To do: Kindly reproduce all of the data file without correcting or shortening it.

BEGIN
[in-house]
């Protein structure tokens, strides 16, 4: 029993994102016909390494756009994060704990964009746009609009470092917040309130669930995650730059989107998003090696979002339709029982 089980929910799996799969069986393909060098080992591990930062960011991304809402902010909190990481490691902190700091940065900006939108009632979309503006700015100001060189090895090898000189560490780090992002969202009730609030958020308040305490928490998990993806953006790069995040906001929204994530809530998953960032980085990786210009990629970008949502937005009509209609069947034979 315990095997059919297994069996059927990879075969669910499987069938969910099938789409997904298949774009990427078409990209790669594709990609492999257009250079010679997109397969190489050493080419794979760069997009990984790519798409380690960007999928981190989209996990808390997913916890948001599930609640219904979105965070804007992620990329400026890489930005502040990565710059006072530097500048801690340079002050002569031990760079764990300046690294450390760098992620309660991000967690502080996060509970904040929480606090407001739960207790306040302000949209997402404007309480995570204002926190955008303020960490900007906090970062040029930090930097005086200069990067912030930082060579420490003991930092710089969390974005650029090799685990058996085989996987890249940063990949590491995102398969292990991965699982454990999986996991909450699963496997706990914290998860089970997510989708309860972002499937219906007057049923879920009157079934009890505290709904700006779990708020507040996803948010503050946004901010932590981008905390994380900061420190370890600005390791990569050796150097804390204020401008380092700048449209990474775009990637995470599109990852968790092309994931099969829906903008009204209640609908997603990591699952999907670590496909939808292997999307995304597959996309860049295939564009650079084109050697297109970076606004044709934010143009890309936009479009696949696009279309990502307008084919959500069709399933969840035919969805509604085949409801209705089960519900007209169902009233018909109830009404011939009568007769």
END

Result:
[in-house]
């Protein structure tokens, strides 16, 4: 029993994102016909390494756009994060704990964009746009609009470092917040309130669930995650730059989107998003090696979002339709029982 089980929910799996799969069986393909060098080992591990930062960011991304809402902010909190990481490691902190700091940065900006939108009632979309503006700015100001060189090895090898000189560490780090992002969202009730609030958020308040305490928490998990993806953006790069995040906001929204994530809530998953960032980085990786210009990629970008949502937005009509209609069947034979 315990095997059919297994069996059927990879075969669910499987069938969910099938789409997904298949774009990427078409990209790669594709990609492999257009250079010679997109397969190489050493080419794979760069997009990984790519798409380690960007999928981190989209996990808390997913916890948001599930609640219904979105965070804007992620990329400026890489930005502040990565710059006072530097500048801690340079002050002569031990760079764990300046690294450390760098992620309660991000967690502080996060509970904040929480606090407001739960207790306040302000949209997402404007309480995570204002926190955008303020960490900007906090970062040029930090930097005086200069990067912030930082060579420490003991930092710089969390974005650029090799685990058996085989996987890249940063990949590491995102398969292990991965699982454990999986996991909450699963496997706990914290998860089970997510989708309860972002499937219906007057049923879920009157079934009890505290709904700006779990708020507040996803948010503050946004901010932590981008905390994380900061420190370890600005390791990569050796150097804390204020401008380092700048449209990474775009990637995470599109990852968790092309994931099969829906903008009204209640609908997603990591699952999907670590496909939808292997999307995304597959996309860049295939564009650079084109050697297109970076606004044709934010143009890309936009479009696949696009279309990502307008084919959500069709399933969840035919969805509604085949409801209705089960519900007209169902009233018909109830009404011939009568007769």